WATCH: It’s not a typical headline but there’s a monkey on the loose in the Cowichan Valley. A male Capuchin monkey escaped Saturday from its enclosure at the Primate Estates on Cowichan Lake Road and has been on the lam since. Luisa Alvarez reports.
A male Capuchin monkey is on the lam after escaping its enclosure Saturday.
“Right now the chase is on to get it back to its enclosure and keep it safe,” said conservation officer Scott Norris.
It escaped from Primate Estate,s an exotic animal sanctuary located on Cowichan Lake Road, the same place that used to house Suzie, a Bengal tiger who also managed to flee her enclosure back in 2007.
But Vancouver Island is no stranger to exotic animal escape stories. Back in 2014 Lucy the Emu had her own adventure in Nanaimo before being captured six days later.
And that same year a Serval cat was seen strolling the streets in Sooke. Sadly, that adventure ended in tragedy when the cat was struck and killed by a pickup truck.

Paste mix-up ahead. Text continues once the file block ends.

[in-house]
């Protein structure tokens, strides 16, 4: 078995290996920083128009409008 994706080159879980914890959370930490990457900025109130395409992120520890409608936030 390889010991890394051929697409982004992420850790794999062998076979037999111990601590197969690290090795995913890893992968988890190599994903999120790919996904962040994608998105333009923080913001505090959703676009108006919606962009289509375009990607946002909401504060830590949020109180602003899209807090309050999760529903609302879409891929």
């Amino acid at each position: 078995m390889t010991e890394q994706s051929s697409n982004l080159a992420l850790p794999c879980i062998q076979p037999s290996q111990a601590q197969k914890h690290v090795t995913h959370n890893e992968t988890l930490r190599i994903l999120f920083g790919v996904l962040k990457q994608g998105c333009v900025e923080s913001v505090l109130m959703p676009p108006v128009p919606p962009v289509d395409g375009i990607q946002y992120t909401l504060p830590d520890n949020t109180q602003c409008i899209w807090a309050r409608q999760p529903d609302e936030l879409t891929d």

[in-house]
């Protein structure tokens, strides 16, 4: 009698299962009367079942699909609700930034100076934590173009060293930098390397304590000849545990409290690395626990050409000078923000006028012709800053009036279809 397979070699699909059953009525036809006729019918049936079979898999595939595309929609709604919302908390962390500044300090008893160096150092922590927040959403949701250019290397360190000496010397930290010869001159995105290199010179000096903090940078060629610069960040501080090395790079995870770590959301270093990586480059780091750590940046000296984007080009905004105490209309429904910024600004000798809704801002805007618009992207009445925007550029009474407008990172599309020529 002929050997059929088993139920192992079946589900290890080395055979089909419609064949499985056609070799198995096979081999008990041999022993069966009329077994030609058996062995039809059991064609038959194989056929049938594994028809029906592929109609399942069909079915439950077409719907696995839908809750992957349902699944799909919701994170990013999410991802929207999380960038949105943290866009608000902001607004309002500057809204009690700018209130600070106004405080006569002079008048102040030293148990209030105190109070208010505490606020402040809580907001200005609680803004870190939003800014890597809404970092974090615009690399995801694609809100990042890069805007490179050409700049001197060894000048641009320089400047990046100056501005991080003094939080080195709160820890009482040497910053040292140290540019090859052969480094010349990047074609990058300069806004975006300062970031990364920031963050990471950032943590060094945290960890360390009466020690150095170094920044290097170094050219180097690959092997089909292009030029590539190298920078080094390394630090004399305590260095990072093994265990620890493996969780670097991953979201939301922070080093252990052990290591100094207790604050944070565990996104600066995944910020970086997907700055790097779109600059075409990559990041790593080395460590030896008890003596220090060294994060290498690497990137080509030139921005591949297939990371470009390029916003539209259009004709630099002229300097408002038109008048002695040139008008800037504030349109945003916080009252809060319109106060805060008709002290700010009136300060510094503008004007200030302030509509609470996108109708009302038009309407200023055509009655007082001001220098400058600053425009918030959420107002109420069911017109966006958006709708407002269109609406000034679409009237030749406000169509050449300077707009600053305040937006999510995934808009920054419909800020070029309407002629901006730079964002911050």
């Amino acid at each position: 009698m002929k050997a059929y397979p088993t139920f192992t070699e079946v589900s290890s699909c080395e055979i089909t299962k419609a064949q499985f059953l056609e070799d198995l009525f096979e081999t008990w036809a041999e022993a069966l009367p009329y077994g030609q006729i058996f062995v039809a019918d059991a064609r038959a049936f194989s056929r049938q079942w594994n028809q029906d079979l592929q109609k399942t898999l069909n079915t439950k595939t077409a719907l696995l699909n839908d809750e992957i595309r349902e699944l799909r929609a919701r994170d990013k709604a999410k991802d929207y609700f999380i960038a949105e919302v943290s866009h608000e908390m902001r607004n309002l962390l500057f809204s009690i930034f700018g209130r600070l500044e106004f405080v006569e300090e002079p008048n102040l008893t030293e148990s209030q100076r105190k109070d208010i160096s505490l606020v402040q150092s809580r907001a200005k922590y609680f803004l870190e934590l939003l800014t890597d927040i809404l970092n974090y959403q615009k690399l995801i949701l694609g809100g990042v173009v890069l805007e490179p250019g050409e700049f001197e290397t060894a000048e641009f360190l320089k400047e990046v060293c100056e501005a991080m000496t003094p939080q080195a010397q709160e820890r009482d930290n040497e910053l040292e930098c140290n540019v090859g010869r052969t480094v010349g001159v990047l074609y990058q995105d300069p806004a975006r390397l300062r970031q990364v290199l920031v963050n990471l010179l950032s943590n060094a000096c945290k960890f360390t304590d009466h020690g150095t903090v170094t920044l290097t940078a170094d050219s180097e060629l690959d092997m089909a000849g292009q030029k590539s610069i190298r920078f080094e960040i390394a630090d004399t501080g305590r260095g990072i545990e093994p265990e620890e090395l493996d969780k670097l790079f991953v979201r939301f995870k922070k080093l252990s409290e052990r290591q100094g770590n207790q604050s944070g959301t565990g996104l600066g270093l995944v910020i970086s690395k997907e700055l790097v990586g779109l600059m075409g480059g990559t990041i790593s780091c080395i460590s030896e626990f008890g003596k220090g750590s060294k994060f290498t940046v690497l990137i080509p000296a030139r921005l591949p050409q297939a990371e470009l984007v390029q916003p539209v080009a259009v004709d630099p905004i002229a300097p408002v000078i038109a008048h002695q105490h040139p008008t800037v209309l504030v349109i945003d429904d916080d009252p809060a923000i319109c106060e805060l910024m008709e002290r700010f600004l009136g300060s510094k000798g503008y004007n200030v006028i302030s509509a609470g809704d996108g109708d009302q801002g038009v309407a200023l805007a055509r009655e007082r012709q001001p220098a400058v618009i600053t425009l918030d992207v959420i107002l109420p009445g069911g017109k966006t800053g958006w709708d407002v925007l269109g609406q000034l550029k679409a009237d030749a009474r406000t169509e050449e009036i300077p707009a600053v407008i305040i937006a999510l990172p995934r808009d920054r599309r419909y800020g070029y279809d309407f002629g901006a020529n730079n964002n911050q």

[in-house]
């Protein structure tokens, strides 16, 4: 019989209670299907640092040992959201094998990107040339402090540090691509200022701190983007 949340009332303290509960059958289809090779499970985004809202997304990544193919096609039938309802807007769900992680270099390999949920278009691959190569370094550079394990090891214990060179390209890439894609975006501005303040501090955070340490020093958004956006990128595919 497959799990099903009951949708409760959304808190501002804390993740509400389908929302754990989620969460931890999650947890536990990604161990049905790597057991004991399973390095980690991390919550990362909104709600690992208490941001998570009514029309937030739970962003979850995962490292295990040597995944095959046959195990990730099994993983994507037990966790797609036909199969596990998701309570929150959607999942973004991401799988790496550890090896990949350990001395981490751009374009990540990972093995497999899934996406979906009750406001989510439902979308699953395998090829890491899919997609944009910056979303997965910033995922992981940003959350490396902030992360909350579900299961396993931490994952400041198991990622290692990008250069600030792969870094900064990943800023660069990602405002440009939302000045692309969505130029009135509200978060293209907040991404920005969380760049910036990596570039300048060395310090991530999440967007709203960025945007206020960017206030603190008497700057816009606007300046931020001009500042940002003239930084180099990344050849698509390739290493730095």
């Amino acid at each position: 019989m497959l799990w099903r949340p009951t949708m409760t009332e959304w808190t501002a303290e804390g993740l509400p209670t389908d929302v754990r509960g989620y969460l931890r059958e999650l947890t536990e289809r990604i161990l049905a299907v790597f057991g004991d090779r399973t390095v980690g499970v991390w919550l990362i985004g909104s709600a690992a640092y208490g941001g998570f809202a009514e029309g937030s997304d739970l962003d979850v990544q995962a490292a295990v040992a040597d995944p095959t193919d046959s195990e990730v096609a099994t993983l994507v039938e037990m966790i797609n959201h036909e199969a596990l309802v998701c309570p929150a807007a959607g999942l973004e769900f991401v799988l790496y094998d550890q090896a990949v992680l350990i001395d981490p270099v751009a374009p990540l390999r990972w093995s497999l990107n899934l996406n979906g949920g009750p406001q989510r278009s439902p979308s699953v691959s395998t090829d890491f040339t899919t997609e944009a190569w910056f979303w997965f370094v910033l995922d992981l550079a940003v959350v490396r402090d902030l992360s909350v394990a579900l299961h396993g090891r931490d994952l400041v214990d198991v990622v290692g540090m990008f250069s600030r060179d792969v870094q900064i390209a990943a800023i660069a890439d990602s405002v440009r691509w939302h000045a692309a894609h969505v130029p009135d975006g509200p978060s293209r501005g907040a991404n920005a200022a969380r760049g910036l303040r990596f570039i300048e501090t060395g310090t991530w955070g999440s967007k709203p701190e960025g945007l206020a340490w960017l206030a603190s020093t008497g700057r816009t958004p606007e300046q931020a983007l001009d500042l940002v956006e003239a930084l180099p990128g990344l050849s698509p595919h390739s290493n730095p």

It’s an ending like that no one wants to be repeated.
“We don’t want the monkey to get hurt too. We want to keep the monkey safe and get it back to its enclosure,” said Norris.
Jamie Bell runs the sanctuary and has been out searching the bush with the help of her mother since Saturday.
“Right now, this monkey could be anywhere so obviously the owners are doing what they can do they have a trap they’re trying to call it we are looking around for it,’ said Norris,
Even though the monkey is not necessarily aggressive, Norris says the public should know not to approach it if they see him.
“It could bite people. It likely won’t approach people but at some point, it might get hungry and if it sees people there is that chance at the end of the day its very low risk to the public but we want to keep the monkey safe and the public safe,” said Norris.
If you do spot the monkey, call and report the sighting by calling the conservation office call centre, which is monitored 24/7 toll-free at 1-877 -952 -7277.
“Let us know where you saw it, what it is doing, you know there’s a good chance that it would go up a tree so if it gets to that situation that’s a good situation that we can try and capture it,” said Norris.
But with so many trees in the area, the search is like finding a needle in a haystack. Norris says the monkey will most likely come back to familiar surroundings searching for food.